The disturbing Fermi Paradox suggests we should have made contact with an extraterrestrial civilization by now, yet we haven’t. By applying a 500-year-old philosophical principle, a Cornell University researcher has shown that the Great Silence is not unexpected—we just need to give it more time.
Russian billionaire Yuri Milner has announced a new initiative called Breakthrough Listen, a 10-year project that will search for radio and light signals emitted by extraterrestrials. At a cost of $100 million, it’s the largest sum of money ever allocated to the effort.
The Great Silence is a vexing problem we all love to speculate and argue about, but it’s not the most intuitive concept. This wonderful animated video by Kurz Gesagt explains the problem that is the Fermi Paradox and why our apparent isolation in the galaxy is so damned weird.
A pioneering infrared scan of 100,000 galaxies by Penn State astronomers has failed to detect any signs of galaxy-spanning extraterrestrial supercivilizations. This result, though very preliminary, may be a sign that aliens aren't capable of conquering entire galaxies.
This coming weekend at the annual meeting of the American Association for the Advancement of Science, experts will be discussing the potential benefits and risks of a SETI scheme in which messages about Earth — including the entire contents of Wikipedia — would be transmitted to hundreds of star systems.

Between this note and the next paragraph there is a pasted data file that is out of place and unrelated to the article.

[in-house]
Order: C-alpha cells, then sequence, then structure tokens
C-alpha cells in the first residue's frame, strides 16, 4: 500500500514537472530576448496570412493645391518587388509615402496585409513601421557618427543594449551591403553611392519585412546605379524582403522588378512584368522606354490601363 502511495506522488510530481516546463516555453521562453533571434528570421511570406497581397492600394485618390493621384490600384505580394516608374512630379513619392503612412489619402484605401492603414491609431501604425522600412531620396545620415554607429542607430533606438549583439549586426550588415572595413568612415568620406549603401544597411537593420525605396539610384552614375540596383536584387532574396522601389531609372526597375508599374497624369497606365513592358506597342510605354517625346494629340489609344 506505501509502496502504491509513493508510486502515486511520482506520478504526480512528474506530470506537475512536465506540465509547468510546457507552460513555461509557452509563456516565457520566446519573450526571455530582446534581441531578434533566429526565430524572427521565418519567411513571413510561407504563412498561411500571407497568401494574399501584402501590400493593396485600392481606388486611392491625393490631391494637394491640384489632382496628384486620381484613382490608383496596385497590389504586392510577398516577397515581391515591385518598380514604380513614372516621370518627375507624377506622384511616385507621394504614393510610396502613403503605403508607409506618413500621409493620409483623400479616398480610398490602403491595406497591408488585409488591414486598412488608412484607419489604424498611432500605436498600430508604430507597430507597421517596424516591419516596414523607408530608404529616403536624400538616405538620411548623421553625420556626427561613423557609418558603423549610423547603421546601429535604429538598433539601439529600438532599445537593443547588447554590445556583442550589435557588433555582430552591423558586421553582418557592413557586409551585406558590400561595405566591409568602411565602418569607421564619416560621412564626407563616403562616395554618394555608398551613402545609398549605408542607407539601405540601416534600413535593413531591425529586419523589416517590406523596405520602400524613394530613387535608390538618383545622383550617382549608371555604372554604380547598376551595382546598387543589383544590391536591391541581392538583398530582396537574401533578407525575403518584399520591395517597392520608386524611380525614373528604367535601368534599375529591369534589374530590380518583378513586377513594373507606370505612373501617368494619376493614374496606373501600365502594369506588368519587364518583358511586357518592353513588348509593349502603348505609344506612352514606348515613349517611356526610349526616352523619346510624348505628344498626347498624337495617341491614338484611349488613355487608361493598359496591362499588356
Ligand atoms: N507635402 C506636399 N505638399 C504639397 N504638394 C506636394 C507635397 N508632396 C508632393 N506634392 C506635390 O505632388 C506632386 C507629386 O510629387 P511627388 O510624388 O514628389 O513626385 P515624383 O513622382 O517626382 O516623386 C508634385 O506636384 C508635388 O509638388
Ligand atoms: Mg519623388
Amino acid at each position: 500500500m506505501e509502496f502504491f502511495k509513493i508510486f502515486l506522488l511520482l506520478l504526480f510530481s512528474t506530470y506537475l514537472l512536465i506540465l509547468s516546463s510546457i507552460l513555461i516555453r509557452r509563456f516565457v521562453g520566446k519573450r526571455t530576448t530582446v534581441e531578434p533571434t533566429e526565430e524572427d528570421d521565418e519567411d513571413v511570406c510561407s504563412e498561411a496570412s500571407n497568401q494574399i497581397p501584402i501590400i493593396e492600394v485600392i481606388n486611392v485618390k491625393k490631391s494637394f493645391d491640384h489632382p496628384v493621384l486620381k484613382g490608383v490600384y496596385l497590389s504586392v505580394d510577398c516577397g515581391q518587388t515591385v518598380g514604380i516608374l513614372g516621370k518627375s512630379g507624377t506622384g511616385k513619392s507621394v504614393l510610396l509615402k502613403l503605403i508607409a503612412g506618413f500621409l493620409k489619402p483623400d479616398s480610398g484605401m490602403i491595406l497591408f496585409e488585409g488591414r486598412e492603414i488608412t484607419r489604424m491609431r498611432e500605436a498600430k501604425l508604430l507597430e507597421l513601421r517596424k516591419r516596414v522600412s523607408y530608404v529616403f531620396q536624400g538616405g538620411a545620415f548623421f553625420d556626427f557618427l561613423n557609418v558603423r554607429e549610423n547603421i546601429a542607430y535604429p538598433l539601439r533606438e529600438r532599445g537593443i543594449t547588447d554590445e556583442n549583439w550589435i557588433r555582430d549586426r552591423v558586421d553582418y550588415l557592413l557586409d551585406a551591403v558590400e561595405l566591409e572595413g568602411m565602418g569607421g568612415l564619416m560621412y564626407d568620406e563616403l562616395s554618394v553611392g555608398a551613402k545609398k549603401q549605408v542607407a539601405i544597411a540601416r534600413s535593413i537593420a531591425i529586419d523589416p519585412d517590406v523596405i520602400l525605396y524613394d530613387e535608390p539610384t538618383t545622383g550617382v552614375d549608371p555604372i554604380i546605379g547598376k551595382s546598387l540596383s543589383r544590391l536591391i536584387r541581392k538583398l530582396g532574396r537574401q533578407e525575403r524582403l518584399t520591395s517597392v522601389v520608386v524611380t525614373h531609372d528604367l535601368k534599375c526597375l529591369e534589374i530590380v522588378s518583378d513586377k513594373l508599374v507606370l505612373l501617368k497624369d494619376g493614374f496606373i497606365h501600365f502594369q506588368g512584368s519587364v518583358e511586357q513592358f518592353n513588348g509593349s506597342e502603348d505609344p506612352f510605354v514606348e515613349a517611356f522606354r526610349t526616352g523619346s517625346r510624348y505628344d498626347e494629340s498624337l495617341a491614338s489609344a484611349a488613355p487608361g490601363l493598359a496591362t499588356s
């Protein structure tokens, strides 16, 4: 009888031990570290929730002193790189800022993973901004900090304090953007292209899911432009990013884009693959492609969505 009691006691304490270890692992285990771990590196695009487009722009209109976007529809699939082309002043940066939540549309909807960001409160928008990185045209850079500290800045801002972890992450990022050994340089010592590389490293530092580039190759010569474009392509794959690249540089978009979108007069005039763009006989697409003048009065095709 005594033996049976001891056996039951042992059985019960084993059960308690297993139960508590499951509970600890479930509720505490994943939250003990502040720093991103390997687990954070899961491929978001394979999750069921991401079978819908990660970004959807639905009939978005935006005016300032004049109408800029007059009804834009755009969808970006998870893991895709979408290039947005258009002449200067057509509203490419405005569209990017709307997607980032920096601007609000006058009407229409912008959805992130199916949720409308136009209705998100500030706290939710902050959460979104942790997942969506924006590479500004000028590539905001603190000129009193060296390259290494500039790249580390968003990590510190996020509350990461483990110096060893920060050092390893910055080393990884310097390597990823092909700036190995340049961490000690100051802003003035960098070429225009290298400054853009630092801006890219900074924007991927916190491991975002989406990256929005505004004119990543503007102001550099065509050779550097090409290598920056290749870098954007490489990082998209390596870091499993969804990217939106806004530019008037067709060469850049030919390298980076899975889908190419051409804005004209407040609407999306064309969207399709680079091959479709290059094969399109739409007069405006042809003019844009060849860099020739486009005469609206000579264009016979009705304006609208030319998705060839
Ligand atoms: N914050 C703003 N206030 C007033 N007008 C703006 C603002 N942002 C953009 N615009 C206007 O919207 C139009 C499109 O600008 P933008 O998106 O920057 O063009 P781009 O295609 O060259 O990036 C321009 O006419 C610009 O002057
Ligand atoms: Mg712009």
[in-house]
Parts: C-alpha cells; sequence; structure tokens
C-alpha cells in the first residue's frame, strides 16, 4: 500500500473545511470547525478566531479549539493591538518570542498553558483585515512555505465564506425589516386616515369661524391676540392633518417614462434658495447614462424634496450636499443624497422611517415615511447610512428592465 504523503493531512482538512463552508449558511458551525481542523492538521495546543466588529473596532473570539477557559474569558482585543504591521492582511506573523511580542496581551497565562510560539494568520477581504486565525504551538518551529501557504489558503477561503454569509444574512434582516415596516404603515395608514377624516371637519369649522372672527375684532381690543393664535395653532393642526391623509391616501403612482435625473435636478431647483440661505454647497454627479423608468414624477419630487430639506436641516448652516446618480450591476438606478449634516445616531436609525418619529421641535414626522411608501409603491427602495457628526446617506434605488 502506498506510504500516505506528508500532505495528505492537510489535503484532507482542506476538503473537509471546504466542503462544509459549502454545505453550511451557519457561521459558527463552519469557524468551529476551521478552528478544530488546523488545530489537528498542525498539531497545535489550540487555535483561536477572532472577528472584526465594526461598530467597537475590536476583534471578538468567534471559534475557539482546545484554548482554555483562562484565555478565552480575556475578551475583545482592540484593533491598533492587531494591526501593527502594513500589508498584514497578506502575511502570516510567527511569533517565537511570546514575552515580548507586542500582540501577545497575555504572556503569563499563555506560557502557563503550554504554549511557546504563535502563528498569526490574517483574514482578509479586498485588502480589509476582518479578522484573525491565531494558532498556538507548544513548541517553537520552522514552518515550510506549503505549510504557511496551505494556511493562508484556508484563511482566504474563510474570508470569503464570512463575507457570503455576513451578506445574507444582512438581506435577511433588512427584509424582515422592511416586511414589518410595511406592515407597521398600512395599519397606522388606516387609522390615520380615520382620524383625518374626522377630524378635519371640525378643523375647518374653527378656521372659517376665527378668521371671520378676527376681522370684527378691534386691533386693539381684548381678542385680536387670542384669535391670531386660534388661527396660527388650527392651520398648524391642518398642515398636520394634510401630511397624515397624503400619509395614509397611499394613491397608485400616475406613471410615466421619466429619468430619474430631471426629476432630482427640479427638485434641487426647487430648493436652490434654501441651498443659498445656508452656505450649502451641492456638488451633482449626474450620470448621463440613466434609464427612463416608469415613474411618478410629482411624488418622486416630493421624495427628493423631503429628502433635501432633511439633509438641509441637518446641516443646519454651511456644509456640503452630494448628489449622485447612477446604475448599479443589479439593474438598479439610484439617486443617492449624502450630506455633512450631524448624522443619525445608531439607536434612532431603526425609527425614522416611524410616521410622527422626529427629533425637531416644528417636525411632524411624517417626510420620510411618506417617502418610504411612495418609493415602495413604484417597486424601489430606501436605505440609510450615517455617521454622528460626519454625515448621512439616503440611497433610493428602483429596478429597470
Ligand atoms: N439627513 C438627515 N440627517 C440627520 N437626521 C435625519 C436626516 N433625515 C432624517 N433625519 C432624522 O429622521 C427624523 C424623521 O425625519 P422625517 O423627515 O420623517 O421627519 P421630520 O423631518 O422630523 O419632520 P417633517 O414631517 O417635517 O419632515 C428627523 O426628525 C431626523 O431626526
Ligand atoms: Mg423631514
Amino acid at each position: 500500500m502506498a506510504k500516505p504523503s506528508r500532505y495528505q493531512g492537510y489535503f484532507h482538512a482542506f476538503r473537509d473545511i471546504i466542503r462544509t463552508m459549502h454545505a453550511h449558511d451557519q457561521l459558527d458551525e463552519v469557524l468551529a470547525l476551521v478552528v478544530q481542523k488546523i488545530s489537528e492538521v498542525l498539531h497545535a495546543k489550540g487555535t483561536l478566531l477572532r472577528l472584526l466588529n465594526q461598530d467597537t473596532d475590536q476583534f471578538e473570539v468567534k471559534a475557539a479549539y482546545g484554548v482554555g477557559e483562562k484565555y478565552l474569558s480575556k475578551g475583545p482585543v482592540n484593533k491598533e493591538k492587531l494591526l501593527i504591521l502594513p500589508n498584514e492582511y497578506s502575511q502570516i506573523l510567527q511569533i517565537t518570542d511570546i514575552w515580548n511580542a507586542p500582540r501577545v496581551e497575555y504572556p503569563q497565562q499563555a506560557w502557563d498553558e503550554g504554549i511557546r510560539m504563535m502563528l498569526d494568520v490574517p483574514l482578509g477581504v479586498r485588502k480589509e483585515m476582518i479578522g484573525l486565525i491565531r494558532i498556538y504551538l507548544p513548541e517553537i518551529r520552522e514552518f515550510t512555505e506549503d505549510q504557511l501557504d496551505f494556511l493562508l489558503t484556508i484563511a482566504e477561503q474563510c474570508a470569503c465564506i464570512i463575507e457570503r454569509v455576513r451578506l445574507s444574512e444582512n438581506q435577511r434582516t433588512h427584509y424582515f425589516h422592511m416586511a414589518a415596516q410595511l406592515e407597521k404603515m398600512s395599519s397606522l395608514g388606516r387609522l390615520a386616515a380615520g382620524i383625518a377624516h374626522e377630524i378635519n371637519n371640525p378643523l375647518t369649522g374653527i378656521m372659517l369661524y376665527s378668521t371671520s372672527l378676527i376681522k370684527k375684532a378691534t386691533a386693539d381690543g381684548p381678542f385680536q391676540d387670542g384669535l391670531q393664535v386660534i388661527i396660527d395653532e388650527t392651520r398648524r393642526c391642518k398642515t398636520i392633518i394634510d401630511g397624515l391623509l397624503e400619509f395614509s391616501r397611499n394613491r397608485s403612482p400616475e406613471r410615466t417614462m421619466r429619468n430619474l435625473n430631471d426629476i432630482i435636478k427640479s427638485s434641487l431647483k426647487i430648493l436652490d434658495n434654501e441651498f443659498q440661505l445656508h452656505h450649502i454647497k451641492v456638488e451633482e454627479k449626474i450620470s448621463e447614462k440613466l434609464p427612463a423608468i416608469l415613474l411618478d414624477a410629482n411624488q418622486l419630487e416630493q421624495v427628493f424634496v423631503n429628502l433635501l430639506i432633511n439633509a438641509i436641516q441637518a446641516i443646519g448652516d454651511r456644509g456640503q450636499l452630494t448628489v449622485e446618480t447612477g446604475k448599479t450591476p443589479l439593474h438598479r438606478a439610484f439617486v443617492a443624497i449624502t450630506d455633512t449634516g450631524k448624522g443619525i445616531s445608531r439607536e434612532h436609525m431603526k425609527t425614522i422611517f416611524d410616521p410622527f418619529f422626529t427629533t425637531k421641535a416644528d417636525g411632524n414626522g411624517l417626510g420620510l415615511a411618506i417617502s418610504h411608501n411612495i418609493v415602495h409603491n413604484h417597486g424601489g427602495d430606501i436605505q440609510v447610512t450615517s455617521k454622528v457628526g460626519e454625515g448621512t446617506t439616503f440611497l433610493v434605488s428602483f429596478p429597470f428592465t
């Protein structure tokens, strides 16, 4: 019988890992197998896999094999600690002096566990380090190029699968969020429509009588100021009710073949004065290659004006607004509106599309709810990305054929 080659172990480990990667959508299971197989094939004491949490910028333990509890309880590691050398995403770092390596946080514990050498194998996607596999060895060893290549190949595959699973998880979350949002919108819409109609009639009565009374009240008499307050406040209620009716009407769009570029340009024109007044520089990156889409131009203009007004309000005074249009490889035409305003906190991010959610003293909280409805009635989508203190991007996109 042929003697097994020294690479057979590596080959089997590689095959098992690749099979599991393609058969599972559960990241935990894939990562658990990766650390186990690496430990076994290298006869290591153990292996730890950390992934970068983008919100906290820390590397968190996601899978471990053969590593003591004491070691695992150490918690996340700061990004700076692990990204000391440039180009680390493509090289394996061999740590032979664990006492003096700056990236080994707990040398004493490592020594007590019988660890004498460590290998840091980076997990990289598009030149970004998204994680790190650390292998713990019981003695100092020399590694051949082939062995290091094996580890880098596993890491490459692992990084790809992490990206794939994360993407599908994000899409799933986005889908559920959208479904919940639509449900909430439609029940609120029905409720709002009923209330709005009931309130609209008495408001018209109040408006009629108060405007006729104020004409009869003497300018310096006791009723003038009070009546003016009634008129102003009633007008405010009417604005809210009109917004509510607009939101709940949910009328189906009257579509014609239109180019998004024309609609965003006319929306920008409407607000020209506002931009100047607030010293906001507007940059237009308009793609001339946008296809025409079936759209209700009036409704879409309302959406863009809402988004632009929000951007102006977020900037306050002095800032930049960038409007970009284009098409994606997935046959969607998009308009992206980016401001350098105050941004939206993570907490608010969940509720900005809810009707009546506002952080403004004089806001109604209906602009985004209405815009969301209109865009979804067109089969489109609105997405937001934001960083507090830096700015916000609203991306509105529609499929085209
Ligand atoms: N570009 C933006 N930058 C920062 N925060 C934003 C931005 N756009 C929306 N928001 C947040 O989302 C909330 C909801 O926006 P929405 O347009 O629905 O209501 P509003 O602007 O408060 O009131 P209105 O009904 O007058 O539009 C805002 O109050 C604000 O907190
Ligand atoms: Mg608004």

It's hard to assess the sustainability of our civilization when climate scientists and ecologists have nothing to compare ourselves to. Which is why we need to learn from the success — and potential failures — of distant alien civilizations.
We have yet to discover any signs of aliens, a troubling observation that has led to much speculation. One possible solution to the Great Silence is that nobody's out there. It's a conclusion that sounds impossible to believe, but there may be something to it. Here's why we may be alone in the universe.
Jill Tarter, who inspired the main character in Carl Sagan's Contact, has been searching for extraterrestrial intelligence for close to 40 years. Here, in a brief but compelling video, she explains why she and so many others are driven to look for alien life.
We have yet to discover any signs of an extraterrestrial civilization — a prospect that could quite literally change overnight. Should that happen, our sense of ourselves and our place in the cosmos would forever be shaken. It could even change the course of human history. Or would it?
We have yet to make contact with an extraterrestrial intelligence, making it exceedingly difficult for us to imagine what an alien civilization might be like. But that doesn’t mean we can’t make some educated guesses. Here’s what we know — and don’t know — about aliens.
SETI now has the technology to go snooping for extraterrestrials in our own backyard. No, not as close as little green men cutting up crop circles. Rather, we should be able to detect an alien device positioned somewhere between the sun to 30 times farther out than Pluto.
Geoff Marcy has spent the better part of his career peering into the depths of space in the search for exoplanets and brown dwarfs. His pioneering work has resulted in the discovery of over 110 planets outside of our own solar system - including the first system of planets orbiting a distant star. But now, Marcy has…
The tough thing about translation: You need someone who actually speaks both languages. Easy for Spanish to English, not so much for Swahili to Inuktitut. In the Plex by Steven Levy illustrates how Google's machine translations will revolutionize human communication.
Our probes and landers still look for life "as we know it." But we're already aware that even terrestrial life goes beyond what we once considered possible. We should use that experience, or we may literally step on alien life.